Statement by Assistant to the President for National Security Affairs Robert C. McFarlane on Arms Control Talks With the Soviet Union

August 1, 1984

The United States has made clear to the Soviet Government in a series of high-level messages that it accepts the Soviet Union's June 29 proposal and is prepared for serious talks in Vienna on outer space, including antisatellite weapons. We have expressed our view that the problem of weapons in space cannot be considered in isolation from the overall strategic relationship, but that we have no preconditions for the Vienna agenda.

Despite this clearly stated, positive stand on our part, the Soviet Union has alleged that the United States has rejected the Soviet proposal. The latest Moscow press briefing repeated these charges, despite the clear statement of the United States position in a series of high-level messages conveyed to the Soviet Government in diplomatic channels.

In our communications with the Soviets, we have stated our view that their proposal for a conference on the militarization of outer space is an excellent idea and that we are prepared to have a U.S. delegation in Vienna on September 18 to engage in such negotiations.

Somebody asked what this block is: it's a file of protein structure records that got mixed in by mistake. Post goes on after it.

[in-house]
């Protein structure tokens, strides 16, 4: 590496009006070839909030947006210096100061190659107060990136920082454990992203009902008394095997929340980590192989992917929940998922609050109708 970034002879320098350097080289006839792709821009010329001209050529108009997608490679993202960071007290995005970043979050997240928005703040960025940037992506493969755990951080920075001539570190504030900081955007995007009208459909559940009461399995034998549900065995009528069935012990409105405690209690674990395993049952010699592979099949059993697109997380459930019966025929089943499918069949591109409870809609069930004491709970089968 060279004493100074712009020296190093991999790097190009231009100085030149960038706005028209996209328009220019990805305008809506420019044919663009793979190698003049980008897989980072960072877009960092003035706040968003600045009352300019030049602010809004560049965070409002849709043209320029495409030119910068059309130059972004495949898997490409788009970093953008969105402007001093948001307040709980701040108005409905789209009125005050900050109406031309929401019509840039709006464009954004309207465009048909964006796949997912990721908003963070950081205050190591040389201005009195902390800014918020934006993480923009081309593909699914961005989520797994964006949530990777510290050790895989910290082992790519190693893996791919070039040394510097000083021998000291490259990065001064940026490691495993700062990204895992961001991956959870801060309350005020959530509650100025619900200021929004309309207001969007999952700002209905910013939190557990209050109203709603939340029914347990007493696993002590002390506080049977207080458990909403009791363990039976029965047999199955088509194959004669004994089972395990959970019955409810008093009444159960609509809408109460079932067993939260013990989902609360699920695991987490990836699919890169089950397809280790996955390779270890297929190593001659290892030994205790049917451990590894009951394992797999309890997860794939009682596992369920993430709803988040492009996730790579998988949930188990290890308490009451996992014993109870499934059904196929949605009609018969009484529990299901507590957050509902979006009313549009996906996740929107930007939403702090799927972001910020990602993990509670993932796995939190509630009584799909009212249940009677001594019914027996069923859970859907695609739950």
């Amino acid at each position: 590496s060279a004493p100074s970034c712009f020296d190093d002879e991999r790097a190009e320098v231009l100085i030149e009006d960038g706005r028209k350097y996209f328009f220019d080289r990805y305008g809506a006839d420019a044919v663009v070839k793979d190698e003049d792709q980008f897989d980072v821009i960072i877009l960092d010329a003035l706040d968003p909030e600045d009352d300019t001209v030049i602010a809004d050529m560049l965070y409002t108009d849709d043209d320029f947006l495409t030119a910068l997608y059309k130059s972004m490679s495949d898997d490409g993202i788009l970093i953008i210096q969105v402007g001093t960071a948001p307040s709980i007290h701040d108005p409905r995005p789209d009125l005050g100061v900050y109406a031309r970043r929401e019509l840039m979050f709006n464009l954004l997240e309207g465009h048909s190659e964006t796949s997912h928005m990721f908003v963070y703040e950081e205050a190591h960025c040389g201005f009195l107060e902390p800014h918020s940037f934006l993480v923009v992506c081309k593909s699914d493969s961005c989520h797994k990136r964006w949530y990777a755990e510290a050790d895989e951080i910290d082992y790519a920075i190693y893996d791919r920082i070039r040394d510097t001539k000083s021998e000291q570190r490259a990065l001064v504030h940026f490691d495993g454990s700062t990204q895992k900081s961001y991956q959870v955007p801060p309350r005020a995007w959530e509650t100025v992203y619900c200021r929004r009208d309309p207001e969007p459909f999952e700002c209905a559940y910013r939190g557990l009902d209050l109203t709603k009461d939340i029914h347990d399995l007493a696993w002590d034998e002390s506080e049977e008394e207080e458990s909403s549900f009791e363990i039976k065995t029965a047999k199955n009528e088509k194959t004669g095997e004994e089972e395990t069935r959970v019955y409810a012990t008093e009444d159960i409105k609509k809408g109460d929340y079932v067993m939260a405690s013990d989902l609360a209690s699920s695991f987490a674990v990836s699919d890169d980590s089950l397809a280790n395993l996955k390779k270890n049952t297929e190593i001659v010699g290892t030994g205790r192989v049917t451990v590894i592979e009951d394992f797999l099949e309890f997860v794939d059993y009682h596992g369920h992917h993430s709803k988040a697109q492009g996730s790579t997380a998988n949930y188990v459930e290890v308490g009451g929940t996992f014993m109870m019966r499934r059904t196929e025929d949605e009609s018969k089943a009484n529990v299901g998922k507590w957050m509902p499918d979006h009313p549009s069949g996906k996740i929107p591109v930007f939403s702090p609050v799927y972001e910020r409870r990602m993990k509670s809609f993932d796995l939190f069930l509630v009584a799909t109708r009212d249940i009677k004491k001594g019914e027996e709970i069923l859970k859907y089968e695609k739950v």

We recently presented a proposal for a possible joint Soviet-American announcement on the content and objective of the Vienna talks. This proposal states explicitly that the aim of the talks should be to work out and conclude agreements concerning the militarization of outer space, including antisatellite systems and other aspects of this issue.

In response to the Soviet proposal of a mutual moratorium on antisatellite tests from the outset of the talks, the United States expressed a readiness to have our negotiators consider what mutual restraints would be appropriate during the course of negotiations. The latest Soviet statements have converted this proposal into a precondition, a transformation which suggests a disingenuous Soviet approach. We continue to believe that possible mutual restraints are an appropriate subject for the negotiations; the joint statement, however, should not prejudge the outcome of these negotiations.

The Soviet Union has repeatedly misrepresented the U.S. position regarding the opening of arms control talks between our two countries in Vienna. From this latest Soviet statement, it appears that the Soviets were not serious about their proposal. We regret this. As noted above, we have consistently accepted their proposal to meet in Vienna. We prefer that this matter be dealt with in diplomatic channels.